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Merry Xmas and Happy Festivus!

happy-festivus-fans

As my personal attention is presently torn between calendar co-located Christmas and Hanukkah, I decided to concentrate my tiresome obligatory holiday post on Festivus. It’s for the rest of us you know, and yes, I know it was technically 2 days ago. This is going to be really tough because aside from that Seinfeld episode, there isn’t a whole lot of information out there. Even Wikipedia simply summarizes the salient points gleaned from Frank Costanza’s recounting. Don’t worry; I’ll come up with something.

In our house, out of a long standing agreement, we celebrate Hanukkah out of respect of the Jewish faith of my ex and son. It wasn’t a hard sell for him at all. We started when he was 4 and what kid is going to argue with 8 nights of presents? This, by the way, was a terrible idea. Eight days of hell as our gift crazy 4 year old talked presents morning, noon, and night. The nightly gift was about 10 minutes of distraction before, “when do I get another present?”. Ugh. Naturally we were apprehensive this year because when disaster occurs, the sane thing is to repeat the exact same thing. Very happy to say it went wonderfully with a year of wisdom added to his little head. Christmas remains at my moms, a beloved tradition of many year, though now with lots more stockings up on the railing. She already changed mine to read Michelle. 🙂

So let’s talk Festivus! As I understand it, there are three main components – the aluminum pole, the airing of grievances, and the feats of strength. I’m telling you right now I’m not getting an aluminum pole. They are not as light as they look, and I can just see my son managing to topple it through the bay window. I could probably drum up some kind of trans* symbolism about a pole, but you know, let’s just not go there. Too soon to find phallic humor super funny just yet. Talk to me this time next year and I might have something different to say.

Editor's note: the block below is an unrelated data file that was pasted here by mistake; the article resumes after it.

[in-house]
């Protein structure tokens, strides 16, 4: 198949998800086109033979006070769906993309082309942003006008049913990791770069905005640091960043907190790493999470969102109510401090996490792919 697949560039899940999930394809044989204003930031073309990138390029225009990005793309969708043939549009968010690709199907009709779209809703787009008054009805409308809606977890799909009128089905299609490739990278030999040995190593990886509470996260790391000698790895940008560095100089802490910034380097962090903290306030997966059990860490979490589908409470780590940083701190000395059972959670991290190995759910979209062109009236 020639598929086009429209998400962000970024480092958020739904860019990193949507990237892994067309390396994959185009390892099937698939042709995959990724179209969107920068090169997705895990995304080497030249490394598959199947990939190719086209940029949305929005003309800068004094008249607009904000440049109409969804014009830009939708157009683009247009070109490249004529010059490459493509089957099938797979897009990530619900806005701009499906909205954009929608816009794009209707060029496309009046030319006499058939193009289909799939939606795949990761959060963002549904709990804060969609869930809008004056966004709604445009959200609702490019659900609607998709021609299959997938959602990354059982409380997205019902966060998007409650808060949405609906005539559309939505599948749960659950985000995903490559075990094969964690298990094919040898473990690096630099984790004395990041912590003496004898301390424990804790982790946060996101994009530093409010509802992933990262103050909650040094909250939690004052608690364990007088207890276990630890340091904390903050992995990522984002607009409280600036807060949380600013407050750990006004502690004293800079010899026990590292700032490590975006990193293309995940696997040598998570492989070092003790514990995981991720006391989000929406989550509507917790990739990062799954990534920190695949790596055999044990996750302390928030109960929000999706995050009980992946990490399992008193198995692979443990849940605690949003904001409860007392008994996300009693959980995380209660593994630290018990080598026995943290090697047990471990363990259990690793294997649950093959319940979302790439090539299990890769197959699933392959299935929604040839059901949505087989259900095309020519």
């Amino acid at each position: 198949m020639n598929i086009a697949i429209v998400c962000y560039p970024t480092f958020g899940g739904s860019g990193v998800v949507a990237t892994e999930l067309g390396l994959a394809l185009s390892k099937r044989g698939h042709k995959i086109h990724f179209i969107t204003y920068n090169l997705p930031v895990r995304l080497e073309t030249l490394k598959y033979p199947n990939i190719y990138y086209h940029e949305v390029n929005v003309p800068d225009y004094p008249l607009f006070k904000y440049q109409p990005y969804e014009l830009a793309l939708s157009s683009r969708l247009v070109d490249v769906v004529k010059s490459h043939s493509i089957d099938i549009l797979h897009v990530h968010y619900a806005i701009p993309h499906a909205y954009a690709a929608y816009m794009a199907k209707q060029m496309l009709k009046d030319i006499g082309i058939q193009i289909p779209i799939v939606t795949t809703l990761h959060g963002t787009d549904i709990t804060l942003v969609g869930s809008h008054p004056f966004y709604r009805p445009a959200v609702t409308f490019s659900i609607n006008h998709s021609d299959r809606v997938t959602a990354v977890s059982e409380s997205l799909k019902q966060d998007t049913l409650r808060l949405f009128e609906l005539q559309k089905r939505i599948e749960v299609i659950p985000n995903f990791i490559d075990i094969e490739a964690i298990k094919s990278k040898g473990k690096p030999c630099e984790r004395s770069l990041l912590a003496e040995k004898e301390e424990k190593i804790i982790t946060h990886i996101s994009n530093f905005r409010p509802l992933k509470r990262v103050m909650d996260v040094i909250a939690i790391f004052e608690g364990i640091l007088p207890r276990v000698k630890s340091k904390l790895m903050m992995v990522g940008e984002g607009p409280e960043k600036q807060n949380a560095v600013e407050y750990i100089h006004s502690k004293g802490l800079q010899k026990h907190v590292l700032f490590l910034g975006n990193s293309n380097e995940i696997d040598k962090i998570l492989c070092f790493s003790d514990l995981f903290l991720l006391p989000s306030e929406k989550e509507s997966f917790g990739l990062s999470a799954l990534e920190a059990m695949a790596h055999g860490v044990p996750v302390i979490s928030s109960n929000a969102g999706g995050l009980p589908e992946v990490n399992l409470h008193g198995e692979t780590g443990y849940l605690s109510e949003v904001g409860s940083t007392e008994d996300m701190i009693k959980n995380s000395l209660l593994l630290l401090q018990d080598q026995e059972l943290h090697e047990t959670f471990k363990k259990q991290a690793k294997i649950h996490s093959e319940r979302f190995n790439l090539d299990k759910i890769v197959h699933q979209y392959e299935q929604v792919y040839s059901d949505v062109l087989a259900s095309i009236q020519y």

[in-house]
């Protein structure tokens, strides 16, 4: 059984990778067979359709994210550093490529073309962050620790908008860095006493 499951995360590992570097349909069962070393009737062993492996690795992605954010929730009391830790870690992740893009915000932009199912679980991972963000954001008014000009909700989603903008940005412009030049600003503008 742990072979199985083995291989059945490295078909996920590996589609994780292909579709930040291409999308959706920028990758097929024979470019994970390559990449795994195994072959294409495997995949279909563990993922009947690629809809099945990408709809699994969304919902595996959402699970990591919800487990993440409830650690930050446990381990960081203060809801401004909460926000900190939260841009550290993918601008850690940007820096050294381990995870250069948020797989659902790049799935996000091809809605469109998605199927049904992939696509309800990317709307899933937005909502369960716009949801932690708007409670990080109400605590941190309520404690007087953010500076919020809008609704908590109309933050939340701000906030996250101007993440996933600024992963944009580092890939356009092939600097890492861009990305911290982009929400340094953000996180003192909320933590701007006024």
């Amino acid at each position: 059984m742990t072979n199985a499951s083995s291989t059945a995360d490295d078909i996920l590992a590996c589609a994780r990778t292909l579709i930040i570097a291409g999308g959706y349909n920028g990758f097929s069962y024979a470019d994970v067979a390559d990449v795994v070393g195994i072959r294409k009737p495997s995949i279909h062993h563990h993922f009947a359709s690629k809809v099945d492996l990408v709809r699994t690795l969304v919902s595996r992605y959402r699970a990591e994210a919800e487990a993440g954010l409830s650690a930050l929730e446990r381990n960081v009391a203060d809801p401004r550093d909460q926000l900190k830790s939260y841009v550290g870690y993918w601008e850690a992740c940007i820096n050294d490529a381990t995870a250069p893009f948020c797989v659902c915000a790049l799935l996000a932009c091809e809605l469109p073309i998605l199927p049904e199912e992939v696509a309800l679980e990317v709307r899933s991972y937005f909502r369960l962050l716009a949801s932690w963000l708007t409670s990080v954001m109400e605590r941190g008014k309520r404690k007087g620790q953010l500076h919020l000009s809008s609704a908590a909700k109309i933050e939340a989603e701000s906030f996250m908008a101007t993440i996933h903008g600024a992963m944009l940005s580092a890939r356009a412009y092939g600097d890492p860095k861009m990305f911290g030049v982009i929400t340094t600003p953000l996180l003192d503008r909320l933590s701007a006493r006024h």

Ah, the airing of grievances! In Costanza world, this means recounting to your loved ones all the ways they disappointed you in the past year. Yeah, I got nothing there either. My loved ones have been super, and even those on my ex’s side of the family really put away the recriminations and have been perfectly sweet. Well, at least within my earshot, and that’s all I really care about. I could air my frustration at my son for being only 5 and now able to deftly out maneuver me in arguments, to the point where I’ve had to break my vow to never close with, “because I said so.” I’m actually pretty proud of him for that though. OK, I’m zero for two now on Festivus tradition. Not so good.

The final Festivus festivity is the feats of strength, which apparently continue until the head of the household is pinned. I’ve never been under the illusion that I was head of the household, but even if so, that is a ridiculously easy task now that I enjoy the upper body strength of a 12 year old girl couch potato. I don’t think my ex can take me though (let’s see if she reads this). If we can reinterpret “strength” as some kind of inner resolve or fabricated esoteric concept, I think I got a shot, especially if I get to define it. I can define the living crap out of anything if it tips the advantage my way.